“STEP” Helps Science Majors Follow Their Dreams


Chemistry major Ryan Groom credits Armstrong Atlantic State University’s innovative STEP Program with enabling him to fulfill his dream of becoming a scientist.

“I have gained strong research and analytical skills through the STEP Program,” he said. “It’s really helped me across the board.”

Groom, a sophomore, works with Chemistry department chair Dr. Will Lynch to conduct hands-on research using a nuclear magnetic resonance machine to study the properties of thallium. It’s all part of a larger effort to use nanotechnology to de-chlorinate environmental contaminants.

“I’m really lucky,” enthused  Groom. “To get to use a nuclear magnetic resonance machine as an undergraduate is extremely unusual. My friends at other colleges can’t even touch this machine until they’re in graduate school.”

Thanks to a five-year, $1 million grant from the National Science Foundation,  entering freshmen at Armstrong  begin conducting scientific research at the university’s laboratories before they even set foot in a classroom for fall classes. They continue their research as undergraduates, enjoying critical hands-on learning opportunities.

The STEP Program, which officially started in June 2009, offers unique freshmen experiences each year for a select group of incoming undergraduate students. Students perform undergraduate research and obtain intensive new skills in applied mathematics over two summers. These students participate in the science, technology, engineering and mathematics (STEM) freshmen-year learning communities, which facilitate student retention and success as majors in the College of Science and Technology and eventually become mentors to incoming freshmen.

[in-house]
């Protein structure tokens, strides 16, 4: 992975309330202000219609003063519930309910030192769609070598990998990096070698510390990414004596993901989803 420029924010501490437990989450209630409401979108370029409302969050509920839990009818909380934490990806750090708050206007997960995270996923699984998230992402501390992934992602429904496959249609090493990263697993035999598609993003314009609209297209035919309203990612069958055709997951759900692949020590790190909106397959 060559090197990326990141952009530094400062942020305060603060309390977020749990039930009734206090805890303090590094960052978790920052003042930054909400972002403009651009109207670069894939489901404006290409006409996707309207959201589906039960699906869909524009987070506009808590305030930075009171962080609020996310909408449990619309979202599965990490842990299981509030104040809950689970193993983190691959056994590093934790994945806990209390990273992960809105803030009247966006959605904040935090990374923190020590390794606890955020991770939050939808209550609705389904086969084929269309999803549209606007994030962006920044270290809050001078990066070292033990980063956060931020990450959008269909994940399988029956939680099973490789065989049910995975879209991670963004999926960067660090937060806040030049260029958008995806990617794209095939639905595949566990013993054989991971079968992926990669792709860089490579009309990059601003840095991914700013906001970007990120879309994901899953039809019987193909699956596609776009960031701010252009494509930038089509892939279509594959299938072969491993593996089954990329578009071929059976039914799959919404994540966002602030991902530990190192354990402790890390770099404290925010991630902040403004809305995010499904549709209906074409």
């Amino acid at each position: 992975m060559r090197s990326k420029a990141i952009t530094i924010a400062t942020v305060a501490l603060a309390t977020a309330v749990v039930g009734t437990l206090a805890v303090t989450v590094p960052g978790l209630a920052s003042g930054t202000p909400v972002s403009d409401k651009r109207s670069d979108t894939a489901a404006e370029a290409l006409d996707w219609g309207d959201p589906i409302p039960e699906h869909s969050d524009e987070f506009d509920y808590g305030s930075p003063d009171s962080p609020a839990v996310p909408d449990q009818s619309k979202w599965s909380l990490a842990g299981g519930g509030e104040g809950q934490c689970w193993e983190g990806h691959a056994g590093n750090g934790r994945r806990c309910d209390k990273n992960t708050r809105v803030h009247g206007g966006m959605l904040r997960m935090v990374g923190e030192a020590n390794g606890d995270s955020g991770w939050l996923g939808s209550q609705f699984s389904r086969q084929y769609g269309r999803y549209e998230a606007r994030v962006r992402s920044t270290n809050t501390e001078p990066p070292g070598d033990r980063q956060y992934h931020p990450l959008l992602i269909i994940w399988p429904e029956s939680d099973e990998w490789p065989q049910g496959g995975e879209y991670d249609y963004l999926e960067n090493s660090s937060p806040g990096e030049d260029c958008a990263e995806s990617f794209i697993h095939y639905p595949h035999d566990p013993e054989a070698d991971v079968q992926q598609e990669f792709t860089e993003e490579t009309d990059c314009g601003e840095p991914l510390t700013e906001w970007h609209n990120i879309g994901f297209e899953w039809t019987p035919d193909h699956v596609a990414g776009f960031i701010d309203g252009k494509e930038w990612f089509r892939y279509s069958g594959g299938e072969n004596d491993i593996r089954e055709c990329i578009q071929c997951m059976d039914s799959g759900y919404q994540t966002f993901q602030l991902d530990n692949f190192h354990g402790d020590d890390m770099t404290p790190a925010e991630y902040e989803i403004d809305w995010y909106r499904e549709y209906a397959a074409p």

Misti Gurley, a senior at AASU who serves as a STEP peer mentor, believes that the research opportunities Armstrong provides science majors give students a definite edge, both inside and outside the classroom.

“In order to really understand science, you have to do research,” she said. “Students with a drive can really benefit. You learn so much more. You’re more comfortable in the lab, and you understand things better.”

Dr. Delana Nivens, associate professor of Chemistry and STEP program director at Armstrong, agrees.

“It’s about creating a community of scholars, from freshmen through upper-class students and faculty,” she explained. “We’ve brought a model that is used in graduate school to the undergraduate level. This is the only program of its kind in the state, and it has been extremely successful.”

About the STEP Program:

The National Science Foundation’s Division of Undergraduate Education Science Technology Engineering and Mathematics Talent Expansion Program (STEP) supports the establishment of learning communities focusing on undergraduate research for students with a desire to pursue careers in science and mathematics, and who demonstrate a strong aptitude in those fields.

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